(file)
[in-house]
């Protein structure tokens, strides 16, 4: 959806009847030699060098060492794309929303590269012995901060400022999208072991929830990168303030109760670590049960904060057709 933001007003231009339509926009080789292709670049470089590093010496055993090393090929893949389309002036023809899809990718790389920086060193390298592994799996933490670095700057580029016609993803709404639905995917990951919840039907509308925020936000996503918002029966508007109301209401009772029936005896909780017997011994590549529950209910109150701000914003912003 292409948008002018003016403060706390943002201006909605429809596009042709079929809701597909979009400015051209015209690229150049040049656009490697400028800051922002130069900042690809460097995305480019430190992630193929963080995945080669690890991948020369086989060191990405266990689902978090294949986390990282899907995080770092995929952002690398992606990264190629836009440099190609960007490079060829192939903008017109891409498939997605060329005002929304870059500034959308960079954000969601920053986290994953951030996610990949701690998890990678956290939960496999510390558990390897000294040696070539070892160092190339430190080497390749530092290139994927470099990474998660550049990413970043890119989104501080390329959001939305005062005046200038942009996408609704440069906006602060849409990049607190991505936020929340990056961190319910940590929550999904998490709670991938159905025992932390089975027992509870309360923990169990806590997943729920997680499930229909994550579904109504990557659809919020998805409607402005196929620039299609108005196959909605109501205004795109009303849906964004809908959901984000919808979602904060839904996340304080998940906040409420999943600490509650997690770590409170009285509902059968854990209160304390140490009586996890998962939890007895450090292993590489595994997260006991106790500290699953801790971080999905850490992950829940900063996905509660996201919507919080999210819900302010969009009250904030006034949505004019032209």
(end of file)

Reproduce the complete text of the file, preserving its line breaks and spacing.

[in-house]
């Protein structure tokens, strides 16, 4: 959806009847030699060098060492794309929303590269012995901060400022999208072991929830990168303030109760670590049960904060057709 933001007003231009339509926009080789292709670049470089590093010496055993090393090929893949389309002036023809899809990718790389920086060193390298592994799996933490670095700057580029016609993803709404639905995917990951919840039907509308925020936000996503918002029966508007109301209401009772029936005896909780017997011994590549529950209910109150701000914003912003 292409948008002018003016403060706390943002201006909605429809596009042709079929809701597909979009400015051209015209690229150049040049656009490697400028800051922002130069900042690809460097995305480019430190992630193929963080995945080669690890991948020369086989060191990405266990689902978090294949986390990282899907995080770092995929952002690398992606990264190629836009440099190609960007490079060829192939903008017109891409498939997605060329005002929304870059500034959308960079954000969601920053986290994953951030996610990949701690998890990678956290939960496999510390558990390897000294040696070539070892160092190339430190080497390749530092290139994927470099990474998660550049990413970043890119989104501080390329959001939305005062005046200038942009996408609704440069906006602060849409990049607190991505936020929340990056961190319910940590929550999904998490709670991938159905025992932390089975027992509870309360923990169990806590997943729920997680499930229909994550579904109504990557659809919020998805409607402005196929620039299609108005196959909605109501205004795109009303849906964004809908959901984000919808979602904060839904996340304080998940906040409420999943600490509650997690770590409170009285509902059968854990209160304390140490009586996890998962939890007895450090292993590489595994997260006991106790500290699953801790971080999905850490992950829940900063996905509660996201919507919080999210819900302010969009009250904030006034949505004019032209």